To advocate solidarity is not to deny the existence of injustices. However, I humbly submit that the only way we can ameliorate the legacy of hatred that has, and continues, to crater the lives of millions is through compassion and inclusion. It might feel good to rage at the injuries of the world and let our spirits be infected by antipathy for others, but in the end we will only be consumed by the very bitterness we inject into the ether.
I write this given the political and social conversations of our time where fire and rage have become norms. Countless millions who are buckling under the weight of economic uncertainties and financial anxieties are being splintered into categories and conditioned to validate their burdens while concurrently dismissing the pains faced by others. This is a most ingenious way of creating dissension among the people; by manufacturing differences, the establishment is able to fabricate conflict.
The sources of iniquity are greed and hubris, as such the struggle is between the profiteers and the rest of humanity who are being profited from. To hide this fact, the people who rule either through a velvet fist of false choices or with the iron hands of coercion have spent centuries creating identities and forging ideologies.
Race, gender, orientation, religion and an endless sea of categories have sectionalized society into the ghettos of self-centeredness—justice transformed into just me. #ColorConversations
Perhaps I see these things differently because I was born in Ethiopia where ethnicity did not take precedent over nationality—community was bigger than individuality. Though people of various tribes and beliefs struggled, we were always bonded by Ethiopianism. It was this sense of togetherness and unity that enabled Ethiopia to defeat Italy in the Battle of Adwa and why Ethiopia was never colonized. Sadly, our source of power was systematically dismantled over the past three decades as tribalism crept in and displaced our commonality.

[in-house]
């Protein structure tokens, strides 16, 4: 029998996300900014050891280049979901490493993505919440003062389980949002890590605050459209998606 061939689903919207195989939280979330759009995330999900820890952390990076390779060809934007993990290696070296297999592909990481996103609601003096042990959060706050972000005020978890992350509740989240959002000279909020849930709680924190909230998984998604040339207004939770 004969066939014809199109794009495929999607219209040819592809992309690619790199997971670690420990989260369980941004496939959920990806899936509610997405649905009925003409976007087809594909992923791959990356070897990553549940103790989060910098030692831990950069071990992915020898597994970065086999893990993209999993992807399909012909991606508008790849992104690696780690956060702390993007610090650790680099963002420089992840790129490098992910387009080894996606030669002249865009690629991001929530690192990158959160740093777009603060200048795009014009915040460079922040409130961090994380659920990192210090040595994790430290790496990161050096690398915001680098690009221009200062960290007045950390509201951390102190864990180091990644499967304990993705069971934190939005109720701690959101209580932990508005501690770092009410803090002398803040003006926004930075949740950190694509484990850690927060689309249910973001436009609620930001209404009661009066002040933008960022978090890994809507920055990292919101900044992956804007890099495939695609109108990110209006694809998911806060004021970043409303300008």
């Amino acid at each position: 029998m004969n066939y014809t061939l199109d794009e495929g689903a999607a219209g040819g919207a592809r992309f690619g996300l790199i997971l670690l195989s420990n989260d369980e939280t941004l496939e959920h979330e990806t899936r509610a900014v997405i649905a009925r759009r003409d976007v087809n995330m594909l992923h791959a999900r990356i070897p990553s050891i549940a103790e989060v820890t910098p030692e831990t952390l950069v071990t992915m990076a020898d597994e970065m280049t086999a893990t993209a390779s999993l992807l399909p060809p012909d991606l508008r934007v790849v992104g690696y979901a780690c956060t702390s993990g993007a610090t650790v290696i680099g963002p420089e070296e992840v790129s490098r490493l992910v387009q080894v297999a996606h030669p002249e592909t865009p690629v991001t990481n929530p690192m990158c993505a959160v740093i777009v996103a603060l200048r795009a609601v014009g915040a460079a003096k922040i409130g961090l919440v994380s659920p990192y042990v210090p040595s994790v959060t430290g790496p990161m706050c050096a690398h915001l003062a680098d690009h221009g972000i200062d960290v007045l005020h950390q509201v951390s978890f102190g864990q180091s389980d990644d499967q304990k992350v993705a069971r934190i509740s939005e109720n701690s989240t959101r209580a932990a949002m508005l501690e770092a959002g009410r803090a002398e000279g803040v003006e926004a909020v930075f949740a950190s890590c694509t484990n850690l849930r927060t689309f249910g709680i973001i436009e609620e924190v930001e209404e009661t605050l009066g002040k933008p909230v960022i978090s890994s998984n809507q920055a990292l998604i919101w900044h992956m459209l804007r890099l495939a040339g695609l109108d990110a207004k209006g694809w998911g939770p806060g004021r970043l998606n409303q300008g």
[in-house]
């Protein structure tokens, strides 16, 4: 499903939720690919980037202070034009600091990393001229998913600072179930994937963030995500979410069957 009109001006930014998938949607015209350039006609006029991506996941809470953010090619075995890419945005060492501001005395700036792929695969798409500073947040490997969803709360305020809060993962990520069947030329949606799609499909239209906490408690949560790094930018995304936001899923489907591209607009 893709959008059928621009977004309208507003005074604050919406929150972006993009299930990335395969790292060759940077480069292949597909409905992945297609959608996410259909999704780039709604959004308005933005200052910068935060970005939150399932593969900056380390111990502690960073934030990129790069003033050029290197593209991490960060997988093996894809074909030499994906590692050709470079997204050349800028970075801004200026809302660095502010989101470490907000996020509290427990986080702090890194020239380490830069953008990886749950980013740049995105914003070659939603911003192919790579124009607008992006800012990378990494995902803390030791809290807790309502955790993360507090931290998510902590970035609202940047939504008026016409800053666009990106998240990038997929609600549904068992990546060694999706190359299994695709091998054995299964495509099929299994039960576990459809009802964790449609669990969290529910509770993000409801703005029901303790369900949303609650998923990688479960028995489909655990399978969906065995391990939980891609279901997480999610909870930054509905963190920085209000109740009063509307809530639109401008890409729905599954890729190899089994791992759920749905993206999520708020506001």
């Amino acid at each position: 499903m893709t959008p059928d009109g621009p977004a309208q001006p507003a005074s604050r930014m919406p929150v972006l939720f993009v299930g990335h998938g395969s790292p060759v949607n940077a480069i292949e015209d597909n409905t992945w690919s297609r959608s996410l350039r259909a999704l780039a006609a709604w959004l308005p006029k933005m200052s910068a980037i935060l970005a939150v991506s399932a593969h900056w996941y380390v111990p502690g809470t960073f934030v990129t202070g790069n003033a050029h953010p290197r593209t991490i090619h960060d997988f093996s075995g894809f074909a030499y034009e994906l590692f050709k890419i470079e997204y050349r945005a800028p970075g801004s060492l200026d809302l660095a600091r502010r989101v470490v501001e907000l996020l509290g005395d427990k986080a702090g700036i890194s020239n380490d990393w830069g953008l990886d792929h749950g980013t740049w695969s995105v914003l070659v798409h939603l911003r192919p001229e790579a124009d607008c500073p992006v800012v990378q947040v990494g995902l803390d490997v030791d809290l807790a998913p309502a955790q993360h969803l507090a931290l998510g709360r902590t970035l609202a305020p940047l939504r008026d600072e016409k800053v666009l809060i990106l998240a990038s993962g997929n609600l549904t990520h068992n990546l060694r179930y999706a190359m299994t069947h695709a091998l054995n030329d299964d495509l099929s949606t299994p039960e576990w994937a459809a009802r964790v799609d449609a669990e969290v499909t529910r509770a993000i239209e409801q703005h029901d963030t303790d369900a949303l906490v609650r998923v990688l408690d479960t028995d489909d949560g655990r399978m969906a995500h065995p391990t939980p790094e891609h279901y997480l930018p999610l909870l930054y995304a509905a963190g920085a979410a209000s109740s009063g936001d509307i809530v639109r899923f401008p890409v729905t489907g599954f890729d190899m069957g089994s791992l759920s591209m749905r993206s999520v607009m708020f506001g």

Who dismantled our national identity? The very same powers who foment discord around the world and destabilize nations continually. Foreign agencies armed and financed an ethnic-based revolution, the TPLF routed the heinous Derg regime only to perpetuate terror by other means. Their crowning achievement was the implementation of “Ethnic Federalism”, an Apartheid-like system that fractured the nation based on tribe and placed a premium on ethnicity above nationality. Along the way, centuries of mistreatment and grudges were amplified but always through the prism of factionalism. Today, Ethiopia is dealing with tensions that are threatening to engulf the country in a fire of ethnic conflict.
If this sounds familiar, that is because this same blueprint has been in play here since the inception of America. Though some have it harder than others, at the core most people’s lives are made unbearable by policies that cater to a few while the vast majority are either living paycheck to paycheck or languishing in abject hopelessness. Where the Ethiopian government implemented Ethnic Federalism, the ruling class in America use identity politics. The aim of both is to get folks of different shades, beliefs and walks to fight each other instead of uniting to defend their common interests.
People think they are making a difference when they let firebrands and zealots stir up their emotions. What they don’t realize is that the people who are agitating the public and extolling the virtues of militancy are being enriched by the very system they are raging against. The establishment love people who inject animosity and point fingers at others who struggle just like them. Meanwhile, these mercenaries bite their tongues about the principals who weaponized their capital to purvey strife globally.